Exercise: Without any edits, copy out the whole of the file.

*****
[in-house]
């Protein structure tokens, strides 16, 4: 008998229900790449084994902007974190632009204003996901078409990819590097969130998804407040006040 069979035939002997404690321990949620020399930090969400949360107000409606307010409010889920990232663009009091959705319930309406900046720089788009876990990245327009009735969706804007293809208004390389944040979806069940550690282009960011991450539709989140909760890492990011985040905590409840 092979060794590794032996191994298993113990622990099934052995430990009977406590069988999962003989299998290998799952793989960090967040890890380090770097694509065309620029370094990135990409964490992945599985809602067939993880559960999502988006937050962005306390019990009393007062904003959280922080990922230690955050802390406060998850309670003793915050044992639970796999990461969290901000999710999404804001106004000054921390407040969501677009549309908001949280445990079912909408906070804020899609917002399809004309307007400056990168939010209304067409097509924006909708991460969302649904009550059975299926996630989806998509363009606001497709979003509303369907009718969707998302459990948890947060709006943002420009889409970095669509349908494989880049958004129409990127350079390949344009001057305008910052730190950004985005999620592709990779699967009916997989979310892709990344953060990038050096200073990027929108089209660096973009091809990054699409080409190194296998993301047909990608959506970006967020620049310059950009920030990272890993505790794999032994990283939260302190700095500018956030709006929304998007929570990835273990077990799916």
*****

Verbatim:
[in-house]
């Protein structure tokens, strides 16, 4: 008998229900790449084994902007974190632009204003996901078409990819590097969130998804407040006040 069979035939002997404690321990949620020399930090969400949360107000409606307010409010889920990232663009009091959705319930309406900046720089788009876990990245327009009735969706804007293809208004390389944040979806069940550690282009960011991450539709989140909760890492990011985040905590409840 092979060794590794032996191994298993113990622990099934052995430990009977406590069988999962003989299998290998799952793989960090967040890890380090770097694509065309620029370094990135990409964490992945599985809602067939993880559960999502988006937050962005306390019990009393007062904003959280922080990922230690955050802390406060998850309670003793915050044992639970796999990461969290901000999710999404804001106004000054921390407040969501677009549309908001949280445990079912909408906070804020899609917002399809004309307007400056990168939010209304067409097509924006909708991460969302649904009550059975299926996630989806998509363009606001497709979003509303369907009718969707998302459990948890947060709006943002420009889409970095669509349908494989880049958004129409990127350079390949344009001057305008910052730190950004985005999620592709990779699967009916997989979310892709990344953060990038050096200073990027929108089209660096973009091809990054699409080409190194296998993301047909990608959506970006967020620049310059950009920030990272890993505790794999032994990283939260302190700095500018956030709006929304998007929570990835273990077990799916």